S: Oh my god, this is like my dream interview! I can’t believe I get to talk about this stuff—it’s so exciting. There’s a part in the book where I talk about Temple Grandin. I saw Grandin when she spoke at Duke. And she gloated–she’s hailed as making lives better for cattle when she’s really just ushering in death. So I kind of saw being in an institution—and particularly in that complex that’s situated in a town where I can buy my dope and get arrested and go to jail there, and then I can have a meltdown and go to the psych ward there and then I can go to rehab and then back to jail—it’s one-stop shopping. For me it was like the meat industry. It was kind of gloatingly industrial.

There’s ways in which I connect with animals, so I wanted to use animals as symbols of the trickster, the wisdom. There’s a lot of crows in there. Crows were a very potent symbol for me, and I did see them a lot. I felt like a kind of shadow connection with them. But mostly it was the sense of it being an industry that is thoughtless, that disregards the stunning humanity that’s actually happening within the walls.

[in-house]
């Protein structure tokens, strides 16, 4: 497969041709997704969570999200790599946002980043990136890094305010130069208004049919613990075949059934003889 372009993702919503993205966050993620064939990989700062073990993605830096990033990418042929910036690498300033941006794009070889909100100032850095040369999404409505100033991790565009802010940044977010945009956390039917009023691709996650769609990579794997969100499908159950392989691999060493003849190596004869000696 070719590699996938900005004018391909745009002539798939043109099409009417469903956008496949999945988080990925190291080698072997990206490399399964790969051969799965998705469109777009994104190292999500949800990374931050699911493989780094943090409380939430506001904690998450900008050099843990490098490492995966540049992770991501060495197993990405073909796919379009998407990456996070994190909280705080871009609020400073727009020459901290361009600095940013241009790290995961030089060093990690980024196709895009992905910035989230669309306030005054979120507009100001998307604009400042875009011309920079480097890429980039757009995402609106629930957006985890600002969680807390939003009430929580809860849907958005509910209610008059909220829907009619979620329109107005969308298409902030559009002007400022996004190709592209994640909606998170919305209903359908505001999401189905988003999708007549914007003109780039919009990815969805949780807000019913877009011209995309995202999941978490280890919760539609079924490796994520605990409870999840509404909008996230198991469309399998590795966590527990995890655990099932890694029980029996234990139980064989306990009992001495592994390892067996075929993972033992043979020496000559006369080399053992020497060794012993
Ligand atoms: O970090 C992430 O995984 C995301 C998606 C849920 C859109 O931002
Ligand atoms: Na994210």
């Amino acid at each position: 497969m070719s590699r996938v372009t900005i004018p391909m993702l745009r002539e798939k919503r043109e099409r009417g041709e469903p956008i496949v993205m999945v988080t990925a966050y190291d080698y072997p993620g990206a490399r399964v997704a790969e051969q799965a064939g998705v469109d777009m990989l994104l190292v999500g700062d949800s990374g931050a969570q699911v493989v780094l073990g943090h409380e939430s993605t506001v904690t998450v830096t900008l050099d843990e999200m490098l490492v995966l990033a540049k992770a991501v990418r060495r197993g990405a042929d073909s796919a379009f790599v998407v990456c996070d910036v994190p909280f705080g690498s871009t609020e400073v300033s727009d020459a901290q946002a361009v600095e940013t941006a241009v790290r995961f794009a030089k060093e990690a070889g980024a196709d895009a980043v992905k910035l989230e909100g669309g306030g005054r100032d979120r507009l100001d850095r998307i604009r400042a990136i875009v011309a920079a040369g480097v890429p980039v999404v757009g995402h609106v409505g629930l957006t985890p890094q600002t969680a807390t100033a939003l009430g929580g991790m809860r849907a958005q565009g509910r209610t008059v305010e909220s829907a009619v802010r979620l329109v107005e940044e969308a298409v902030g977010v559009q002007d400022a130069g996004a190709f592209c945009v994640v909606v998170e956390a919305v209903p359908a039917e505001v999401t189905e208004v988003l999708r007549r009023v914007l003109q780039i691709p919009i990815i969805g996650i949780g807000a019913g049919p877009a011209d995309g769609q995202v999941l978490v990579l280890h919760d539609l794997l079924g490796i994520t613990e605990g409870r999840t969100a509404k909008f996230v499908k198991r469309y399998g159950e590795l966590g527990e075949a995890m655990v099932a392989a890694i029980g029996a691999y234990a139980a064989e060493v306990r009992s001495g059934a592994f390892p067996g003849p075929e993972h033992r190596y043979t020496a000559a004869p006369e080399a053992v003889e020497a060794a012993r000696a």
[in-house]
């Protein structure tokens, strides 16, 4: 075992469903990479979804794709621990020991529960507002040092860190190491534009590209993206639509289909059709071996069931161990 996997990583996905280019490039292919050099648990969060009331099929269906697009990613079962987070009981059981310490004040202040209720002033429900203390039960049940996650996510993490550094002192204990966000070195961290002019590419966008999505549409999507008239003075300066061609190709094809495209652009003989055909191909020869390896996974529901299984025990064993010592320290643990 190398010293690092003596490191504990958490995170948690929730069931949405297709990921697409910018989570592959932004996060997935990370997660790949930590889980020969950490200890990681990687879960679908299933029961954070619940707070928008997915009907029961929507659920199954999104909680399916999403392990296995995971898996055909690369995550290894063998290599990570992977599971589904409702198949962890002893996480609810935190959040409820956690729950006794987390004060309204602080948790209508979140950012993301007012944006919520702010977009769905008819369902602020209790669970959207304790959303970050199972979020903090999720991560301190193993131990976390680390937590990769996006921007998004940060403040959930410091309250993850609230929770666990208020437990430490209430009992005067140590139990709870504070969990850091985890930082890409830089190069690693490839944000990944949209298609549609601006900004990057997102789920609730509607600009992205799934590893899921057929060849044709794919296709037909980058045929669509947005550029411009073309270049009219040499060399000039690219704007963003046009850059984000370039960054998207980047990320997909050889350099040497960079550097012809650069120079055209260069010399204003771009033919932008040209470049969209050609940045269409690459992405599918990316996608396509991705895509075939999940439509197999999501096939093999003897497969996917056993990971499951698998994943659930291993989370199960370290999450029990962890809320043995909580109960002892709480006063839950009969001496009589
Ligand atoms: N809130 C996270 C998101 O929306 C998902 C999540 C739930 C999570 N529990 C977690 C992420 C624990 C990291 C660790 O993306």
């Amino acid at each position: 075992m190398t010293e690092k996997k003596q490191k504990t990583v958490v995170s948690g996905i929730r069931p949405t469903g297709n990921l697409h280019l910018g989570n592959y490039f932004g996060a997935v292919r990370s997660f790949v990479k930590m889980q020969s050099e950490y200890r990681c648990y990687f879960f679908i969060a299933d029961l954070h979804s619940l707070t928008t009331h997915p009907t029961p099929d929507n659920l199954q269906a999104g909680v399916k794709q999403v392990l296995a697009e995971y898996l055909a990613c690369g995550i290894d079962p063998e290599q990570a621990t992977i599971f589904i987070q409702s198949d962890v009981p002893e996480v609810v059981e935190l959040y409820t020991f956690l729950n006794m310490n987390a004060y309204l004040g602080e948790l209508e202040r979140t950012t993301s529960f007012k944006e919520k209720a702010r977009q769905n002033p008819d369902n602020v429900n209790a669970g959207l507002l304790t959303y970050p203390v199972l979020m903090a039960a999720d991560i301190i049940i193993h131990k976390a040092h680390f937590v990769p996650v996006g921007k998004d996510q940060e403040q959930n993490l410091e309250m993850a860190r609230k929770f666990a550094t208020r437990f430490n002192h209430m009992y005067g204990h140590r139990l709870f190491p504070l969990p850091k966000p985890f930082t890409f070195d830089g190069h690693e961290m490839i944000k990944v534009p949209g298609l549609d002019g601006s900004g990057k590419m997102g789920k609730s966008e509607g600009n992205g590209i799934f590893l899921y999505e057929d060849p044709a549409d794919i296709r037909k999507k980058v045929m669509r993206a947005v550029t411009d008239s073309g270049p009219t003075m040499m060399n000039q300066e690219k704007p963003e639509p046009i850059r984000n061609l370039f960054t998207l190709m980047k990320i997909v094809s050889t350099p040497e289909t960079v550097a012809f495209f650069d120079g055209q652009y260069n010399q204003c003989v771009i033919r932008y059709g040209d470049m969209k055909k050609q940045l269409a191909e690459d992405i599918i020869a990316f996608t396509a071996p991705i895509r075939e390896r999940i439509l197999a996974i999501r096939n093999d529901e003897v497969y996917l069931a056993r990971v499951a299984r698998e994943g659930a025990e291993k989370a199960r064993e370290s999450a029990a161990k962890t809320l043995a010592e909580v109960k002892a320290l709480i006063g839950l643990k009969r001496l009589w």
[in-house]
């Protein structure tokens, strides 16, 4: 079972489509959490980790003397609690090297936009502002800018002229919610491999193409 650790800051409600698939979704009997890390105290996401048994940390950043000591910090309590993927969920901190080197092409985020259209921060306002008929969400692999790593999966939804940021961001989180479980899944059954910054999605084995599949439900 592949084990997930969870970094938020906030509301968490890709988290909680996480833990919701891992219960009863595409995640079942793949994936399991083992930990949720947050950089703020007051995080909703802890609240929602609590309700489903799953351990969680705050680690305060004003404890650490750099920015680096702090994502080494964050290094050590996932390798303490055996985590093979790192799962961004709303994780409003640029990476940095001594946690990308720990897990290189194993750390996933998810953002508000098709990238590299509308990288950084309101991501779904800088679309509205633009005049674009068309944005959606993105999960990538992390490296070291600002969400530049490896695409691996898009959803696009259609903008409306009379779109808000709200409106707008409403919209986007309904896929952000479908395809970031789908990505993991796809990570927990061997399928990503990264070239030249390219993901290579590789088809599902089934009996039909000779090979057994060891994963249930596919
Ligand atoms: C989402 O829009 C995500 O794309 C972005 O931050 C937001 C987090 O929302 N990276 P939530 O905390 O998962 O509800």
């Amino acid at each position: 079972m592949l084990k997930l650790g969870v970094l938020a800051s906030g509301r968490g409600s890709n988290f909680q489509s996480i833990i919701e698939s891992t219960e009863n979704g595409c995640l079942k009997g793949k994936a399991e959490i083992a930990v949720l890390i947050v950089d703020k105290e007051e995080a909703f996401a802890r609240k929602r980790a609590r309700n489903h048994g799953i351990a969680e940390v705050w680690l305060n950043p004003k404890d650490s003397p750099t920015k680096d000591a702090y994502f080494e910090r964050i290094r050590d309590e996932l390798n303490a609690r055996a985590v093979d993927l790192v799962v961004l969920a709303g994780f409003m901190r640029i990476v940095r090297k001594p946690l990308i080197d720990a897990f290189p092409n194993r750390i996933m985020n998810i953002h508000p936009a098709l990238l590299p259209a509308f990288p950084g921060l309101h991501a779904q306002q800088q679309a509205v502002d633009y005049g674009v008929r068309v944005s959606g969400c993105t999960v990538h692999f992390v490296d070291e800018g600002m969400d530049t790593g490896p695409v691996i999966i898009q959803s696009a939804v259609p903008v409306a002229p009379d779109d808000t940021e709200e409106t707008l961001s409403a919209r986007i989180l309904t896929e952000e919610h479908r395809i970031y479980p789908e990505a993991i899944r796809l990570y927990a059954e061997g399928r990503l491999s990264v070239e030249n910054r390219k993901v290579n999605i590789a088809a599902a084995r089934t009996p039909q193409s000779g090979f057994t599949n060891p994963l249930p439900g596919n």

P: At the same time, there are these moments of intense humanity from the staff who work in the institution.

S: That’s what I’m saying! The institution is this thing. And the laws that are around that institution, that deny funding and deny—really deny access to humanity, right? I mean the politics in North Carolina are so draconian and so anti-human. That’s what I mean by the institution. But then there are these spectacular relationships. And the care that I got was phenomenal. Really, it could have gone a lot of ways, and I felt like I got great care from people.

P: I feel like one of the most striking and tender scenes is the one over lunch with Big E.

S: He was amazing. I mean, to watch somebody grapple with this trans person. He really struggled with it, and he brought all of his Christianity to bear in the best way. He availed himself to me, and he did me kindness after kindness. And he certainly didn’t have to. And I don’t think he wanted to.

P: Like, “Damn my Christian beliefs!”

S: I was so touched by that.

P: One of the saddest things in the book is your lack of post-treatment options because you’re trans. Do you have any sense of whether things have gotten better since 2013 when the events in the book transpired?

S: Yes, we have a queer recovery house now, LaVare’s House. Durham now has the Durham LGBTQ center. You know, but I imagine that these things like LGBTQ recovery houses are overwhelmed. Whatever there is, it’s not enough. There are more queer people in the South, and yet we have pennies to the dollar in terms of funding compared to L.A. or San Francisco.